Computer Science student wins first place at HackMentalHealth 2019

16 April 2019
Computer Science student David Kum (third from left) with his teammates (from left) Leong Chang Jie, Jerron Lim, and Heng Chun Kiat.

16 April 2019 – Second year Computer Science student David Kum and his NUS teammates won first place in HackMentalHealth UCSF 2019. The team won the 24-hour Bay Area mental health hackathon held from 23 to 24 March at the University of California San Francisco (UCSF), USA.

David, currently on a year-long NUS Overseas Colleges (NOC) programme in Silicon Valley, partnered with fellow NOC Silicon Valley students Heng Chun Kiat (Business Administration Year 2), Jerron Lim (Mechanical Engineering Year 3), and Leong Chang Jie (Mechanical Engineering and Business Administration Year 3), to win the top award. 61 teams competed in the hackathon dedicated to promote mental health well-being and revolutionise mental healthcare through technology and innovation.

According to the team, research by the University of Ohio found that one in 17 people in USA suffer from Compulsive Buying Disorder (CBD) – a mental health condition characterised by distress or impairment that can only be alleviated through excessive spending. “With the prevalence of online shopping platforms, like Amazon, people with CBD find it harder to break their compulsive behaviour due to the convenience and ease of online shopping,” explained David, on behalf of his team.

After analysing the popular e-commerce platform, the team concluded that Amazon’s Buy Now button on their website has a detrimental effect on shoppers with CBD due to the easy process of buying items on the site. “Amazon and other online shopping platforms simplify the buying process on their sites but this makes it even more difficult for people with CBD to break from the cycle,” David added. “We decided that a simple way to get people to think about their spending is to reintroduce some friction into the checkout process at Our solution should not detract users from their shopping experience, but it needs to create enough friction to spark further thinking about the purchase.”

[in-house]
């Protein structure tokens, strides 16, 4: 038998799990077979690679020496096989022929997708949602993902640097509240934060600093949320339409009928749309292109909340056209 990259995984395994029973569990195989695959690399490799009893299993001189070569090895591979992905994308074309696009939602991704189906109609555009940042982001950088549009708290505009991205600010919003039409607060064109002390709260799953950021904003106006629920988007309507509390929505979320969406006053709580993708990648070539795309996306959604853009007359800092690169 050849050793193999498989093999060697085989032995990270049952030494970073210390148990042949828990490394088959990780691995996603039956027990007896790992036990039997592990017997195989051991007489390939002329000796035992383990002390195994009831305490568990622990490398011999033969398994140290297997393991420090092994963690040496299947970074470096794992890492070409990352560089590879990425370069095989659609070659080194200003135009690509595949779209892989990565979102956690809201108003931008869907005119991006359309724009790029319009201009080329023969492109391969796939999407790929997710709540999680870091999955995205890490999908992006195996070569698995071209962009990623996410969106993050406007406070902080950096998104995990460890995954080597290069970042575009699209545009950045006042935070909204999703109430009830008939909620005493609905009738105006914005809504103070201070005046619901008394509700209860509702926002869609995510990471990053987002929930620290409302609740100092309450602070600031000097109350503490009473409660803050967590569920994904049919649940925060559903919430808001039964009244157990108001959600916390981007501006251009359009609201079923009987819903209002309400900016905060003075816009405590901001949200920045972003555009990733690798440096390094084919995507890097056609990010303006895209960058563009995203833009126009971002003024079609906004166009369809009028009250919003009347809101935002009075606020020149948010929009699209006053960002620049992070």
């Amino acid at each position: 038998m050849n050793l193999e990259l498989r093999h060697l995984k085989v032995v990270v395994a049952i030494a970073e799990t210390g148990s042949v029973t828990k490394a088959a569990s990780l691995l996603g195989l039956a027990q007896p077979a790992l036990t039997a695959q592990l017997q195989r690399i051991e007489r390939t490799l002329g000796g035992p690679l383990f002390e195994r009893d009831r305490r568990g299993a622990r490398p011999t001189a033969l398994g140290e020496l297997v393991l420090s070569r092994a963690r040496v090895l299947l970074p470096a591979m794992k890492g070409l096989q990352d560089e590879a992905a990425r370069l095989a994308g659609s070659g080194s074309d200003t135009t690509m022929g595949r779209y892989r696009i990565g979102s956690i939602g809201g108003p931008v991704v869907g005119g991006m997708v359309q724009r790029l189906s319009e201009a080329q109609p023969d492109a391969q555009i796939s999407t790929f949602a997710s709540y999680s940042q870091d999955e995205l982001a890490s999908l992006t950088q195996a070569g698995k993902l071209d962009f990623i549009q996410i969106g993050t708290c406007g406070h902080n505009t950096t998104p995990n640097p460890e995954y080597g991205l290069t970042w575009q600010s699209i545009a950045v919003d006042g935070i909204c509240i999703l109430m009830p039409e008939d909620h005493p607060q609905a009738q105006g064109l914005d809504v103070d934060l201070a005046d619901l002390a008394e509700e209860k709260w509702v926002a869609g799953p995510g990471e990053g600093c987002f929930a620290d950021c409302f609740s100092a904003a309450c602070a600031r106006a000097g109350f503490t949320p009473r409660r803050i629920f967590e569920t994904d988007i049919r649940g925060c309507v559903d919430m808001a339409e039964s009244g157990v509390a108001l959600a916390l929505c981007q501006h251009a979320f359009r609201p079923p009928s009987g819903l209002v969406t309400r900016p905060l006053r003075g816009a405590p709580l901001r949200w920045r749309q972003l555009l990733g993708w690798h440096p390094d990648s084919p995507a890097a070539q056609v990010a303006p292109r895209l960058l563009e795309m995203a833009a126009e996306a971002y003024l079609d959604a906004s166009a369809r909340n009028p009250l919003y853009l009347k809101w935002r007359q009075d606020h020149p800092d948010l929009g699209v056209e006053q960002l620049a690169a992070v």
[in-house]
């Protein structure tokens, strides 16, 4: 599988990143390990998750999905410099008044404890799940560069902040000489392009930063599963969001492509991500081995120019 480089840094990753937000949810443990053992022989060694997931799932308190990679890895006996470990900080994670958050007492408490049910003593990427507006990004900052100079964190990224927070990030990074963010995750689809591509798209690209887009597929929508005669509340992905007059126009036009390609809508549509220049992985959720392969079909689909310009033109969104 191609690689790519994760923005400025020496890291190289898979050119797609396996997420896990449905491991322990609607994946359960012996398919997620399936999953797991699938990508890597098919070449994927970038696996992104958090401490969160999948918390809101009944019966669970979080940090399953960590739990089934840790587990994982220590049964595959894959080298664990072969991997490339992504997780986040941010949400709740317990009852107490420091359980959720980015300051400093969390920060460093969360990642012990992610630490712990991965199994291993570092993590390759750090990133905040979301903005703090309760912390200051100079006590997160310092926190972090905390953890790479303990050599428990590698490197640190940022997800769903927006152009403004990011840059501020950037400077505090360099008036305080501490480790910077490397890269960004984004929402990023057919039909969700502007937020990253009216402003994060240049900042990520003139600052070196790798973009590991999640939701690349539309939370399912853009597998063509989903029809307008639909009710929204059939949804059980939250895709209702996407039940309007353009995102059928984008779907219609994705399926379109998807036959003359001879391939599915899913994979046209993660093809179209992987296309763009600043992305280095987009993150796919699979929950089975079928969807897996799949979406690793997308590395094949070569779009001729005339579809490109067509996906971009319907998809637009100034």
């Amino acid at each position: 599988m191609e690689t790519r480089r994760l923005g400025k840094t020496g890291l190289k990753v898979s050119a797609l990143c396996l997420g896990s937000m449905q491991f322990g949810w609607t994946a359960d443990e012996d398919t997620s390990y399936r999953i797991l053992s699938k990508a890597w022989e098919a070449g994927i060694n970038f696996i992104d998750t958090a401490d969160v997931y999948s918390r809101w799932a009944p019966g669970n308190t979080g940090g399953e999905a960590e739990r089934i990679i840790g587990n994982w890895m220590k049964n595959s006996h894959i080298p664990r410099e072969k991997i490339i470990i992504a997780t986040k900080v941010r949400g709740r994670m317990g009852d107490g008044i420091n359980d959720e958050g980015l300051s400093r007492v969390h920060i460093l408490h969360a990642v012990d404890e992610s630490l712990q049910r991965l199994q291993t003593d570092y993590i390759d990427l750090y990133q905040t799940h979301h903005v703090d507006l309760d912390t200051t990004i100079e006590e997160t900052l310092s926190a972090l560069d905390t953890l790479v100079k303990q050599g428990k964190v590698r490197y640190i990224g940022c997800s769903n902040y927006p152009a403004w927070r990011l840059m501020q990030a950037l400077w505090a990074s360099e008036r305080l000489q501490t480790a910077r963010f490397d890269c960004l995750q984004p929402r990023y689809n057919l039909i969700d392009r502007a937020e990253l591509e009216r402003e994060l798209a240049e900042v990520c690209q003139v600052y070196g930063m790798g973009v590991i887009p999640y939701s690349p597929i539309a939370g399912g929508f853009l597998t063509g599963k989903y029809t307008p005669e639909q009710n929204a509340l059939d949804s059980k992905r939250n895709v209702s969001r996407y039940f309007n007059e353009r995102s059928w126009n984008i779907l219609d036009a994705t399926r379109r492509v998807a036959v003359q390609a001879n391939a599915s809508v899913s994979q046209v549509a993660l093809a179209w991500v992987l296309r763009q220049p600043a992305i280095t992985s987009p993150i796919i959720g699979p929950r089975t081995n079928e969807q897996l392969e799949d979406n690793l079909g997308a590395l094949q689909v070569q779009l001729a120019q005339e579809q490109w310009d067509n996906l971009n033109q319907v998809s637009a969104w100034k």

As such, David and his teammates developed a Google Chrome extension, called Amazoff, that displays small nudges for users to reconsider their purchasing decisions. With their extension, it removes the one-click Buy Now button from all Amazon pages, hides products from Amazon’s frontpage, replaces the price of item with figures related to daily life (i.e. percentage of utility bills that can be paid for with the money), and removes all suggested items and advertisements.

To prompt users to think about their decisions, the extension sends an alert when users hover over the Add to Cart button and shows another price comparison to contextualise the price of the item. At the checkout page, a popup box will appear to remind users of the amount they have spent. Furthermore, after a user has visited an Amazon product site five times, the extension will prompt the user of the time they have spent on the e-commerce site.

“Based on our research and the response we received during the competition, compulsive online shopping is an issue that resonates with people, regardless of whether they suffer from CBD or not,” said David. “We spent much of our time thinking about our product design and to ensure that it does not make online shopping too insufferable for many. It has been an enjoyable experience for myself and my team.”

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